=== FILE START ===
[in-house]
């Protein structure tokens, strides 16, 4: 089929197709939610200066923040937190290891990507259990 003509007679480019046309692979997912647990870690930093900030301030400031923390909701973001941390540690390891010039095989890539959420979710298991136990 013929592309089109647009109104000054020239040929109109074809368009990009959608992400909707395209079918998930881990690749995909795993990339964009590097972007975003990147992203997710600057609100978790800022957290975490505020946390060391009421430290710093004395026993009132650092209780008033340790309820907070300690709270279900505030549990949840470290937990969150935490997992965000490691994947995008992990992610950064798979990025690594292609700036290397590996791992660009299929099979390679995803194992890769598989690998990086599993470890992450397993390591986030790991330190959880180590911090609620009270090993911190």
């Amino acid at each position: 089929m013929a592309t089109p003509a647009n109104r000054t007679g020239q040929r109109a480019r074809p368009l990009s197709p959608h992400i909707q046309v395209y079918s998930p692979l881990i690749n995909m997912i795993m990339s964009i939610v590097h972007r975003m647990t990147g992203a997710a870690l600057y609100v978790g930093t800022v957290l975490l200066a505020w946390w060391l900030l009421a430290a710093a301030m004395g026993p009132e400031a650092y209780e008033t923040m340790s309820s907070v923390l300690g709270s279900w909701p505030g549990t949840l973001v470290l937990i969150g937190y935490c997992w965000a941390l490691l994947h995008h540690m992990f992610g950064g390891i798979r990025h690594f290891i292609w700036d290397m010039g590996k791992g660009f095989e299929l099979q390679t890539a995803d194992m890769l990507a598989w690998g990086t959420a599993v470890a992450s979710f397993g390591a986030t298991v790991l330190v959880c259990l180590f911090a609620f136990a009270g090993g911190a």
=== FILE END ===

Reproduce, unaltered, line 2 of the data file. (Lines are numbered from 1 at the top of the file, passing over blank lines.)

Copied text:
């Protein structure tokens, strides 16, 4: 089929197709939610200066923040937190290891990507259990 003509007679480019046309692979997912647990870690930093900030301030400031923390909701973001941390540690390891010039095989890539959420979710298991136990 013929592309089109647009109104000054020239040929109109074809368009990009959608992400909707395209079918998930881990690749995909795993990339964009590097972007975003990147992203997710600057609100978790800022957290975490505020946390060391009421430290710093004395026993009132650092209780008033340790309820907070300690709270279900505030549990949840470290937990969150935490997992965000490691994947995008992990992610950064798979990025690594292609700036290397590996791992660009299929099979390679995803194992890769598989690998990086599993470890992450397993390591986030790991330190959880180590911090609620009270090993911190």